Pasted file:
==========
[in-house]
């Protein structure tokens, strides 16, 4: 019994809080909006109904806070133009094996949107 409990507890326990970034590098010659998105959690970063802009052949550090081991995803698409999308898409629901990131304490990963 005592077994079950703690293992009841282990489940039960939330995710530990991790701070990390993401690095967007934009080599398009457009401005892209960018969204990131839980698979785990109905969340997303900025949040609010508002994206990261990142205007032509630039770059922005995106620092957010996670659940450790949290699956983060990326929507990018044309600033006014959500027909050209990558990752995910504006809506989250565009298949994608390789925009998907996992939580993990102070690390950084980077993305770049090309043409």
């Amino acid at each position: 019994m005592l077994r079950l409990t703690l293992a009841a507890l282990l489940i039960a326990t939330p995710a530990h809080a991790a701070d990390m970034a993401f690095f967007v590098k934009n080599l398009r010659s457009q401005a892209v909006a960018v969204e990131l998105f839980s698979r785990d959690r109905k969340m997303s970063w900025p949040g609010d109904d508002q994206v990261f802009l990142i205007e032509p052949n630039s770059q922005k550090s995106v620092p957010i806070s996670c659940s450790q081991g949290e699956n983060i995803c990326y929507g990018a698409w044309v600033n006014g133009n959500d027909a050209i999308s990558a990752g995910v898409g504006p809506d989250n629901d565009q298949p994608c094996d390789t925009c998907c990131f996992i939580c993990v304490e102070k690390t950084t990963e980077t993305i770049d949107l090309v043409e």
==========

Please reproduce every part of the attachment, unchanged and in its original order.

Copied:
[in-house]
């Protein structure tokens, strides 16, 4: 019994809080909006109904806070133009094996949107 409990507890326990970034590098010659998105959690970063802009052949550090081991995803698409999308898409629901990131304490990963 005592077994079950703690293992009841282990489940039960939330995710530990991790701070990390993401690095967007934009080599398009457009401005892209960018969204990131839980698979785990109905969340997303900025949040609010508002994206990261990142205007032509630039770059922005995106620092957010996670659940450790949290699956983060990326929507990018044309600033006014959500027909050209990558990752995910504006809506989250565009298949994608390789925009998907996992939580993990102070690390950084980077993305770049090309043409």
């Amino acid at each position: 019994m005592l077994r079950l409990t703690l293992a009841a507890l282990l489940i039960a326990t939330p995710a530990h809080a991790a701070d990390m970034a993401f690095f967007v590098k934009n080599l398009r010659s457009q401005a892209v909006a960018v969204e990131l998105f839980s698979r785990d959690r109905k969340m997303s970063w900025p949040g609010d109904d508002q994206v990261f802009l990142i205007e032509p052949n630039s770059q922005k550090s995106v620092p957010i806070s996670c659940s450790q081991g949290e699956n983060i995803c990326y929507g990018a698409w044309v600033n006014g133009n959500d027909a050209i999308s990558a990752g995910v898409g504006p809506d989250n629901d565009q298949p994608c094996d390789t925009c998907c990131f996992i939580c993990v304490e102070k690390t950084t990963e980077t993305i770049d949107l090309v043409e």